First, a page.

Fur Trade Stories   Teaching Tips
  En Français
  Identity, Culture
& Communities
  The Land: People
& Places
  Historical Connections
  Power & Authority
  Economics & Resources

Search the entire site
Search this time
period only
Fur Trade Stories Timeline
  From 1867 to Present Day
Home >> From 1867 to Present Day >> Economics & Resources >> Artifacts

The growth and success of the fur trade depended on the men and women of the First Nations and Métis Nation, while the competition between the HBC and the Northwest Company would forge a new era.

Image 1
Creator: Chukchi; Chukotaka, Siberia
Year made: Early 20th Century
Dimensions: 23 cm long; 12 cm wide
Location: The Manitoba Museum; Artifact HBC 73-272
Copyright Holder: The Manitoba Museum

(M5) Chukchi Hammer

Hammer consisting of a stone head that has a groove carved around its circumference. The head is attached to a wooden handle with a thick sealskin thong that has been wound around the groove and tied to the handle.

Other Related Material
Learn more about the interaction between Aboriginal groups and Europeans - enter 'trade' or 'customs' in the search box to your left.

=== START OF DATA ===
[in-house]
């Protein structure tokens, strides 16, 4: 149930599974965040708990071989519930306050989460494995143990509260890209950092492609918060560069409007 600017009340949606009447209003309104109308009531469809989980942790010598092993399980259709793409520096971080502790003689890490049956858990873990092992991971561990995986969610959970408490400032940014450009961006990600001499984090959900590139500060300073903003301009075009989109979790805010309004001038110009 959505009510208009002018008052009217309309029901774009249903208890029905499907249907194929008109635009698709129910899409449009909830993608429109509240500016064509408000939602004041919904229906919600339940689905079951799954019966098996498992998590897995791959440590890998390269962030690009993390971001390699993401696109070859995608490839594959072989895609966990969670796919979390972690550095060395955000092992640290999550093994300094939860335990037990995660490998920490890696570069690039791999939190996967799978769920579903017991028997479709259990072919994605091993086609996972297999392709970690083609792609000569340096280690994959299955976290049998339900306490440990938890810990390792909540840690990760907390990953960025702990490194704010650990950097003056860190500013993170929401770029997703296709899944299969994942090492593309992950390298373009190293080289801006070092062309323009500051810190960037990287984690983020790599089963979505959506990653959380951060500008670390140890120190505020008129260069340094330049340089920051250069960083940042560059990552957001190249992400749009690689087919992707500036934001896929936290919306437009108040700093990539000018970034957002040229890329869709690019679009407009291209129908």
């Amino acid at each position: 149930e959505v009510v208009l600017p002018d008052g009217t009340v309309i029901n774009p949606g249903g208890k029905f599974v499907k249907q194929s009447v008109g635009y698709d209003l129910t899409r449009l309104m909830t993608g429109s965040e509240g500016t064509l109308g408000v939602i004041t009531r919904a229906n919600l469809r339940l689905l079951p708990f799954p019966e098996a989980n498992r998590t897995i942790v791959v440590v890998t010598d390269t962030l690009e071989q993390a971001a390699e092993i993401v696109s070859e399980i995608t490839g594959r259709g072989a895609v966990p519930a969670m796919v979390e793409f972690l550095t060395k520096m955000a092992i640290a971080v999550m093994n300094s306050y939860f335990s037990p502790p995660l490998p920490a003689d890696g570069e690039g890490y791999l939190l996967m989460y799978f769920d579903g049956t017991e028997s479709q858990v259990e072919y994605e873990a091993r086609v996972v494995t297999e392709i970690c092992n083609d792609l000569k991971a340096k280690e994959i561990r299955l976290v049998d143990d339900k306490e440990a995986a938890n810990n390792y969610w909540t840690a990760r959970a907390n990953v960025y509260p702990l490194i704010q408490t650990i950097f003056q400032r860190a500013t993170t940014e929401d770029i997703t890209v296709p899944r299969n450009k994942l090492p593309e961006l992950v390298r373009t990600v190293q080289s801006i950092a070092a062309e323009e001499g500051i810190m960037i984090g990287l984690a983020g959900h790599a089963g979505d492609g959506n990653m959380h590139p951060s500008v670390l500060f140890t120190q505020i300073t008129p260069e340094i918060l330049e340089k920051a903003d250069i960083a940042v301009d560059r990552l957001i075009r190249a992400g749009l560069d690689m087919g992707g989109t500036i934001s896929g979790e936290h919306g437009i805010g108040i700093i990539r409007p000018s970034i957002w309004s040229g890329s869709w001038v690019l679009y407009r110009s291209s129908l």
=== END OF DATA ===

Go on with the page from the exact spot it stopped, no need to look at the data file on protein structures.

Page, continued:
Have you seen our other trade artifact from Siberia?

Check the Beaver Index - e.g., type in 'Siberia' or 'Inuit.'

Did You Know?
This hammer was used for splitting open the long bones of animals such as caribou, for the marrow. Marrow was generally eaten raw and was extremely nutritious. It is a rich source of vitamin A, phosphorous, iron, thiamin, protein and polyunstaturated fatty acids.

The hammer was collected from the Chukchi who are Indigenous peoples of Chukotka in the far northeast corner of Siberia. They are both coastal hunters who primarily depended upon whales, seals, and walruses, and interior reindeer breeders and herders.

The Hudson’s Bay Company conducted a trade in furs in Siberia for a short period in the early 1920s at Petropavlovsk on the Kamchatka Peninsula.